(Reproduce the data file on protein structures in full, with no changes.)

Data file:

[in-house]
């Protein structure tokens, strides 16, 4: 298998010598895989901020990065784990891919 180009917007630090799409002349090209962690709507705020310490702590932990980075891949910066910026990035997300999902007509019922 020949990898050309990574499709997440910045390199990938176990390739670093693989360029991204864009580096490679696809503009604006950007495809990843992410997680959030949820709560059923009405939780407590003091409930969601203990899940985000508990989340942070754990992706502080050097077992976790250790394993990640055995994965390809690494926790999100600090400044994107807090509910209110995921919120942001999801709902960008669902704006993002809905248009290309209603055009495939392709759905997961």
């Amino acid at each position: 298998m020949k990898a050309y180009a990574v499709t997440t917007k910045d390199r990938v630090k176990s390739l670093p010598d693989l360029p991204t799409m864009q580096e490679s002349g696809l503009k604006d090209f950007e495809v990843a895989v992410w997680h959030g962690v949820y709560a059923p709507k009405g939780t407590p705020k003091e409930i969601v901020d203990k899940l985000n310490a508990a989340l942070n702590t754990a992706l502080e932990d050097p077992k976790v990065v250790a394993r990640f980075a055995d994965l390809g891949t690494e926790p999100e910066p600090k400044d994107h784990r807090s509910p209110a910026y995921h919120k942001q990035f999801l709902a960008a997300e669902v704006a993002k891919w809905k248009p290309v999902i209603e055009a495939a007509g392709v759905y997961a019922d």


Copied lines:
[in-house]
């Protein structure tokens, strides 16, 4: 298998010598895989901020990065784990891919 180009917007630090799409002349090209962690709507705020310490702590932990980075891949910066910026990035997300999902007509019922 020949990898050309990574499709997440910045390199990938176990390739670093693989360029991204864009580096490679696809503009604006950007495809990843992410997680959030949820709560059923009405939780407590003091409930969601203990899940985000508990989340942070754990992706502080050097077992976790250790394993990640055995994965390809690494926790999100600090400044994107807090509910209110995921919120942001999801709902960008669902704006993002809905248009290309209603055009495939392709759905997961």
């Amino acid at each position: 298998m020949k990898a050309y180009a990574v499709t997440t917007k910045d390199r990938v630090k176990s390739l670093p010598d693989l360029p991204t799409m864009q580096e490679s002349g696809l503009k604006d090209f950007e495809v990843a895989v992410w997680h959030g962690v949820y709560a059923p709507k009405g939780t407590p705020k003091e409930i969601v901020d203990k899940l985000n310490a508990a989340l942070n702590t754990a992706l502080e932990d050097p077992k976790v990065v250790a394993r990640f980075a055995d994965l390809g891949t690494e926790p999100e910066p600090k400044d994107h784990r807090s509910p209110a910026y995921h919120k942001q990035f999801l709902a960008a997300e669902v704006a993002k891919w809905k248009p290309v999902i209603e055009a495939a007509g392709v759905y997961a019922d």